Here’s my hot take: If you only download, only consume the Internet and never upload. You’re doing it wrong.
Permanently moved is a personal podcast 301 seconds in length, written and recorded by @thejaymo
The Internet Means Send and Receive
My two recent ‘10 tips episodes’ have seemed to have inspired some people.
Both episodes are works of encouragement to do something more ambitious. Spend time doing literally anything else other than scrolling social media.
At some point in nearly every conversation I’ve had this week, Twitter has come up. Part of the vibe shift that I’m detecting is that there’s finally a reassessment of social media in general going on.
What is it for and how to use it?
If you create something and put it online, your attention is bent towards the creative act. If you only consume online, your attention is steered towards things that other people have made.
Here’s my hot take. The Internet TCP/IP is a send and receive protocol.
If you only download, only consume the Internet and never upload. You’re doing it wrong.
If you spend hours on TikTok every single day, but have never posted a video. You’re doing it wrong. What’s social about consumption?
It’s called social media, sure. But for most, it wasn’t very social. 92 percent of all Tweets are sent by just 10% of Twitter users.
For those 10% of twitter users who are social, they are by design playing a toxic game. Ladders and leaderboards. So with Twitter’s Twilight approaching, a crisis is brewing. What is social media for? Tiktok, Youtube, Substack, Twitter, whatever. And how should these platforms be used?
My friends (IE the content class) tell me, it’s all very well for me to say “Have a little more ambition”. “Make and create things and share them with others on the internet”. But it doesn’t help with the two central questions of the brewing crisis: What to make, and for what audience?
The thing about building an audience on social media, any online platform really is that there isn’t a capital A audience. In real life if you get up onstage in front of a theatre full of people, you get the measure of the room. It’s vibe, it’s tone. On the Internet the only feedback you get are statistics. Number goes up, number goes down. Sometimes you get a missive. Usually sent by the most motivated of people, who are also usually the most negative.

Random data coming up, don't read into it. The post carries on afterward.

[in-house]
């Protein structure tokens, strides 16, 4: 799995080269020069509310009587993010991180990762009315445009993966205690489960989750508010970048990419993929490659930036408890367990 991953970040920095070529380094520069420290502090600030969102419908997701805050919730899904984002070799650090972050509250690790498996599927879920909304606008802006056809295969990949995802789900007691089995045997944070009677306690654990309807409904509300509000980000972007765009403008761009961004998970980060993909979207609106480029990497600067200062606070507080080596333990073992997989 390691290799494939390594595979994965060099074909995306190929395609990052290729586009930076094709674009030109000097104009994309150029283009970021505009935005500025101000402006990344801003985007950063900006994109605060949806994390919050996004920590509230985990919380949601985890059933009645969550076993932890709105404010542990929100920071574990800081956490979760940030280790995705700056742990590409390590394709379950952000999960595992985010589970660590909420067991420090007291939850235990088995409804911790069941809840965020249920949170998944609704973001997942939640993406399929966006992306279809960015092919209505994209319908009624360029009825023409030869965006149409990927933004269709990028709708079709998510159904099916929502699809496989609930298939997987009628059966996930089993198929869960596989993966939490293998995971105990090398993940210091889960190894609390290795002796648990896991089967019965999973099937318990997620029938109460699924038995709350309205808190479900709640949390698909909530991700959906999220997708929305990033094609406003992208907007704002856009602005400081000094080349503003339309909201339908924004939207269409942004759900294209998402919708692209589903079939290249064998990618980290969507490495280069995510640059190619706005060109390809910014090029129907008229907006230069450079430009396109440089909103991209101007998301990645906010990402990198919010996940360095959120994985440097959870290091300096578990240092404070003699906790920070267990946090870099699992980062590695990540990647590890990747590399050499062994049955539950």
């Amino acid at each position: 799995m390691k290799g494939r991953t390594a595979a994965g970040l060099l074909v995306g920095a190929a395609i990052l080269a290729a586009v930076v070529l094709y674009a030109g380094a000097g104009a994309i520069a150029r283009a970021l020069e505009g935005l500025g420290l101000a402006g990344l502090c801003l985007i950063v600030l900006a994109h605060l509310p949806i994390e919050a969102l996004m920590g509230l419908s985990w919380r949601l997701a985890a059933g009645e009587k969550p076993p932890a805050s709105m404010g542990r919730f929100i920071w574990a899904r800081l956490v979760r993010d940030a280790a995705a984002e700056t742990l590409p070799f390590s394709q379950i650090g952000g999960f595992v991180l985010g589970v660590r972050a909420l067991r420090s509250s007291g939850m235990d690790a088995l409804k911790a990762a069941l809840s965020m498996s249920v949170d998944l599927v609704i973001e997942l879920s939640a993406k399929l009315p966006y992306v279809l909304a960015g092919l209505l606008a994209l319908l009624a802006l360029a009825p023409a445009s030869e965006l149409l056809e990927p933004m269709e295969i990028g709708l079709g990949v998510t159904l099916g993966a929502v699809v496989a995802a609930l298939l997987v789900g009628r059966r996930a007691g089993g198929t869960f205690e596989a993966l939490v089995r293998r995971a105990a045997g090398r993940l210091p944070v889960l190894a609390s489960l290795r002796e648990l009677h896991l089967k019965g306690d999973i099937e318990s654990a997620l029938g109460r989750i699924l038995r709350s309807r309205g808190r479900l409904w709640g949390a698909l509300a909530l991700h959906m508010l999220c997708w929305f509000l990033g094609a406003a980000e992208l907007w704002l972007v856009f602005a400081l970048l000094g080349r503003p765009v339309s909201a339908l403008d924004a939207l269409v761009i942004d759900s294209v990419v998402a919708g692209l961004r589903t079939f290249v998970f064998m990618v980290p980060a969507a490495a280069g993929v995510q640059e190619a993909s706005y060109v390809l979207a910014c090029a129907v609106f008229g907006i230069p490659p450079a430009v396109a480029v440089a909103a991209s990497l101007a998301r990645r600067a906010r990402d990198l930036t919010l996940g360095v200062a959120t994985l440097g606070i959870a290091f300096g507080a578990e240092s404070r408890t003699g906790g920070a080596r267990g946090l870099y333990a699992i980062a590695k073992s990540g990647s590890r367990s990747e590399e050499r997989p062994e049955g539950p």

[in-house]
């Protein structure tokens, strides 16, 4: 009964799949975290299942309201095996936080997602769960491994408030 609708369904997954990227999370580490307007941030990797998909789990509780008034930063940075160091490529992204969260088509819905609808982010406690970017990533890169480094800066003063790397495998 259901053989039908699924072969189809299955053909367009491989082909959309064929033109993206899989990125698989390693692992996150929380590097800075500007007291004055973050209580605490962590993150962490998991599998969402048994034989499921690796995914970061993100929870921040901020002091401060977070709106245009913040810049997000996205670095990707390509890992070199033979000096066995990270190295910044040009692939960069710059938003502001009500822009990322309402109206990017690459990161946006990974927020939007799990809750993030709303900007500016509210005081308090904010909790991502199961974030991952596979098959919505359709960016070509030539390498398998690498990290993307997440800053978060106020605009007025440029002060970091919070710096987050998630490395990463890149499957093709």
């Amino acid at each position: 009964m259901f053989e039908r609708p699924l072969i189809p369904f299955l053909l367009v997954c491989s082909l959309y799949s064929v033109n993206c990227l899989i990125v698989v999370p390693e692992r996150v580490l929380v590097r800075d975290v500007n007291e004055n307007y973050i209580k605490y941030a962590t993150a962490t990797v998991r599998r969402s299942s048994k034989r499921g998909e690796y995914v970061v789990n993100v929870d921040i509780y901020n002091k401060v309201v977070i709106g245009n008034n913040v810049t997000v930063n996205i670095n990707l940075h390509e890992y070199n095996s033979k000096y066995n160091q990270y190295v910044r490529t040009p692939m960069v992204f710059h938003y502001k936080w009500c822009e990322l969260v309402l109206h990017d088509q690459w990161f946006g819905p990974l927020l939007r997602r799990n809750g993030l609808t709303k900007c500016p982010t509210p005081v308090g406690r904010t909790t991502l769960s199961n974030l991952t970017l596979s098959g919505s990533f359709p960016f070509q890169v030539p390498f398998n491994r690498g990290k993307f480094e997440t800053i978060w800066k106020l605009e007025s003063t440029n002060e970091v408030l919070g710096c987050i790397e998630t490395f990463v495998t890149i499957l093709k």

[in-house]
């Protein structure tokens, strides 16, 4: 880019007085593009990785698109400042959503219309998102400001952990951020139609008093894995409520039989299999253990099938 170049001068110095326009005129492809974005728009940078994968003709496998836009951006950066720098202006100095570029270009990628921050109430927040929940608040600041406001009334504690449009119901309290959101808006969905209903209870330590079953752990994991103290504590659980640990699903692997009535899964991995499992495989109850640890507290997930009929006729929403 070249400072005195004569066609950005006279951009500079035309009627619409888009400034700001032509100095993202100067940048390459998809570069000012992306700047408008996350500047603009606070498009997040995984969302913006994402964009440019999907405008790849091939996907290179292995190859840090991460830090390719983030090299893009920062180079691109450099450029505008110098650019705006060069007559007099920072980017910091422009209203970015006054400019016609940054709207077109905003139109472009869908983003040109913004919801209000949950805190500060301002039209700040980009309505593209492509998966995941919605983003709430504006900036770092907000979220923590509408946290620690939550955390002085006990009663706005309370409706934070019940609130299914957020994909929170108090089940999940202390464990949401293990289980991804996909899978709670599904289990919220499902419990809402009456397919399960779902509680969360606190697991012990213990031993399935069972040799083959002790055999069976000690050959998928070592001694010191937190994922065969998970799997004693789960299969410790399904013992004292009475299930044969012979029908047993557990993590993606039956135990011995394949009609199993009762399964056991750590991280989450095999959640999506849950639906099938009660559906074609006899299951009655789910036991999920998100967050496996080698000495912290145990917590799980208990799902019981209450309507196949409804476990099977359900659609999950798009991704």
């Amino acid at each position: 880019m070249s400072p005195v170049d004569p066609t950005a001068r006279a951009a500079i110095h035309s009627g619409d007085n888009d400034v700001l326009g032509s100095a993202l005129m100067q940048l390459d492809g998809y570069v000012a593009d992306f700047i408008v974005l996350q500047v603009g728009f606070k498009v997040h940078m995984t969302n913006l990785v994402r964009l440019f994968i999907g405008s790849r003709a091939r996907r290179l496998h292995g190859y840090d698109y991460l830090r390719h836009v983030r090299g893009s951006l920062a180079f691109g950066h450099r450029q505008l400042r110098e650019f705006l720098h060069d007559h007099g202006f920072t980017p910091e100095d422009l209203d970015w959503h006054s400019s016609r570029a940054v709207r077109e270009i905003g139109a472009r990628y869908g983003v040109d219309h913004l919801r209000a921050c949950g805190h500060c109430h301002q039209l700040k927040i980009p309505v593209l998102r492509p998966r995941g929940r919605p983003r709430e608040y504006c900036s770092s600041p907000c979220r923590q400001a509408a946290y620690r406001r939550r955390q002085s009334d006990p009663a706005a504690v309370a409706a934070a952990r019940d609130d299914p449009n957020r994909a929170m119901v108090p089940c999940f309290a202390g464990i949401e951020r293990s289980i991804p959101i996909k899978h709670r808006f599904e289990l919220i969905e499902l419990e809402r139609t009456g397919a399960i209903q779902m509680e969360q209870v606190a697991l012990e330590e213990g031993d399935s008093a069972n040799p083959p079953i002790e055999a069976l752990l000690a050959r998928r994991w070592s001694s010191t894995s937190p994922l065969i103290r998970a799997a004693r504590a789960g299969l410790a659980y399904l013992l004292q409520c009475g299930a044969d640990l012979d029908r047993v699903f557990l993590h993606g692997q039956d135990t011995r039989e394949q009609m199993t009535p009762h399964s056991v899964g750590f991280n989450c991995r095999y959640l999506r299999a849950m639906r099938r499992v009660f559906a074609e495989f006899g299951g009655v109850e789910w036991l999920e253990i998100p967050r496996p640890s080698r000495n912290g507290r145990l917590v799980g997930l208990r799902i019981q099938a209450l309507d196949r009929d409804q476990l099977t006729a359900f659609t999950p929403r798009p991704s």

I recently read George Orwell’s 1945 essay: Poetry and the Microphone. It’s about his experiences pioneering radio propaganda for the BBC’s Eastern Service. Here’s Orwell on platforms and audience:
“The audience has no power over you” an important statement about platforms.
Back in Episode 20-16 I said that you don’t need to ask for anyone’s approval to make creative work and put it online. The last place you should seek approval from is the audience. Or rather the statistics that social media transmutes real people into. Every single number on the list is a real person who for one reason or another, has chosen to pay you some attention.
But what to make? What to create?
What must be avoided is more clear cut. Do not try and make something because you think it might be a banger. Do not steer your own creative work towards things you think your statistics might like. This is a slippery funnel that you might not be able to climb back out of.
I’ve made over 200 episodes of this show. Of course I’ve fallen for that temptation. But more often than not. Once you’ve hit upload on something you think will be a banger, it doesn’t do any better or worse than any other thing. The inverse is also true. The things you’re most pleased with, most proud of, creatively all seem to perform the most poorly. This is definitely something I’ve experienced. The things that I care deeply about, it turns out, are things that no one else cares about.
This is some unwritten law of publishing media to the Internet.
But stats aren’t the audience, nor are the trolls. On the internet you can you never really know who the public are. If the only tone one can take from the audience is statistics and you then decided to ignore them?
I’ve been very lucky with this show. I say up front that its a personal podcast. The only thing that stays the same from week to week is that I write, record and edit the show I want to make. Make the show I want to listen to. Which is the exact opposite of “pick a niche and stick to it” advice for Web2 success.
I am of course grateful that so many of you are listening to a show.
Made by an audience of one – me.
For an audience of one – you.
So as folks move away from Twitter, the advice is the same as it’s always been.
Make art for you, and maybe others will like it too.
The script above is the original script written for the episode. It may differ from what ended up in the edit.
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